USAT DCC installation techniques

Overview

USAT locos are not traditionally thought of as "DCC friendly".

In truth there several ways to add DCC from really easily and painlessly, to more effort, but getting more features.

I'll present 3 ways:

"quick and dirty" - simple, cheap, using stock wiring

  •  pros: inexpensive, easy, no soldering, simple to return to stock
  • cons: lights and smoke will not stay on when the engine is stopped

TrainTek Adapt-A-Board - a custom drop-in set of main board and light board(s)

  •  pros: replaces stock main board and light boards, no soldering, moderate level of effort to change out light boards. Has socket for decoders meeting the "aristo" standard, best with a QSI Titan
  • cons: moderately expensive ($90), you lose all of the original motor, sound, light switches, only have a smoke on/off switch, lighting boards do not handle red/green class lights (need to get confirmation from TrainTek).

"full conversion" - rewire & get control of all the lights and smoke units

  • pros: lets you really control all the lights independently and get the classification lights to work right with the right colors. Smoke unit can throttle up and down with diesel notching. Can be done after the "quick and dirty"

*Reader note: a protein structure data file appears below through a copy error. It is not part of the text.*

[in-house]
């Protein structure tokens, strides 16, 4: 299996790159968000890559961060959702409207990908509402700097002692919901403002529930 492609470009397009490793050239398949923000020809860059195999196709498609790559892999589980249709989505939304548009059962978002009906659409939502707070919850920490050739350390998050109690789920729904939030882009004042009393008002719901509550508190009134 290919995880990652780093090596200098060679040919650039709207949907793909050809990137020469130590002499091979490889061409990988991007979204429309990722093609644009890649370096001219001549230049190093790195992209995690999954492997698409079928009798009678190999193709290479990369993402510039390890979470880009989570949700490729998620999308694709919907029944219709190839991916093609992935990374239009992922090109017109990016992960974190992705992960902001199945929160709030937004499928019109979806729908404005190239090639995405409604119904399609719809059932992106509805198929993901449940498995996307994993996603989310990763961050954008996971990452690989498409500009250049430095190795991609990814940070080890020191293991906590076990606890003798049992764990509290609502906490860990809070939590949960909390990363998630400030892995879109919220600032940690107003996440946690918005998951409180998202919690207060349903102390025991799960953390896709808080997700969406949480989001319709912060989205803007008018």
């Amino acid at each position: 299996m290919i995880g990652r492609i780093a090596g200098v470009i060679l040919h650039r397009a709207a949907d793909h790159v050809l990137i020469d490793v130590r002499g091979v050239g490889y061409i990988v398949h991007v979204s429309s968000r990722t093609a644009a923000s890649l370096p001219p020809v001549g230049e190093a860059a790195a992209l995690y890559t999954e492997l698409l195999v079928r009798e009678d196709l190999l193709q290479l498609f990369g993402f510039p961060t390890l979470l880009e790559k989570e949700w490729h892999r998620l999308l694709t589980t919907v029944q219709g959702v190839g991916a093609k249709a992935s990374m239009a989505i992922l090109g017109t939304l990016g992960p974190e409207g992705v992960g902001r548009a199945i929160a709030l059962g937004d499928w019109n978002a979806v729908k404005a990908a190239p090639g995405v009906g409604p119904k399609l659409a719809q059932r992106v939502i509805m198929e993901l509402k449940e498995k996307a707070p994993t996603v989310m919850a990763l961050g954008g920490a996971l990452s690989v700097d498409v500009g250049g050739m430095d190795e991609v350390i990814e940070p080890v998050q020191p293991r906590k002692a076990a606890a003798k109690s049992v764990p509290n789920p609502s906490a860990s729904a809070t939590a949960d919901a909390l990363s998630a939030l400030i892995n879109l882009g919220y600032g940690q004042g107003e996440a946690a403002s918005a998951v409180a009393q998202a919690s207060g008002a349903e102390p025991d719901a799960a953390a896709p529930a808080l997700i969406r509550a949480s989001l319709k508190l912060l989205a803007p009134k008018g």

• cons: can be a bit of work and basically rip out the incandescent bulbs and put in leds for most lighting, need more wires and connectors.


I will put the "Quick & Dirty" and the TrainTek information on this page, but the "full conversion" install needs it's own page, and even then some specifics on each of the locomotive model pages.

for now, reference the USAT F3 pages, the main F3 page and the F3 DCC install.

Quick and Dirty install

The basic idea is to route the power:

    • from the track into the decoder track inputs

    • from the decoder motor output to the original track input on the USAT boards.

Thus, you are running the entire loco on the decoder motor output, i.e. lights and motors.

Typically, USAT locos have 2 "sets" of wires coming from EACH truck, and they use the familiar 2 pole "JST" style connector. The picture below shows on set from one truck, this one is an NW-2.

 

 

Education: these 2 pin connectors are male and female and the male one is where you can see the shiny pins, this is the plug. The female has 2 holes and you cannot see the pins. OK no jokes those of you with dirty minds! To reiterate, the "maleness" is the connector where you see the pins exposed.


The connectors that USA Trains uses are the same kind that Aristo Craft used for the "mu" connection between loco.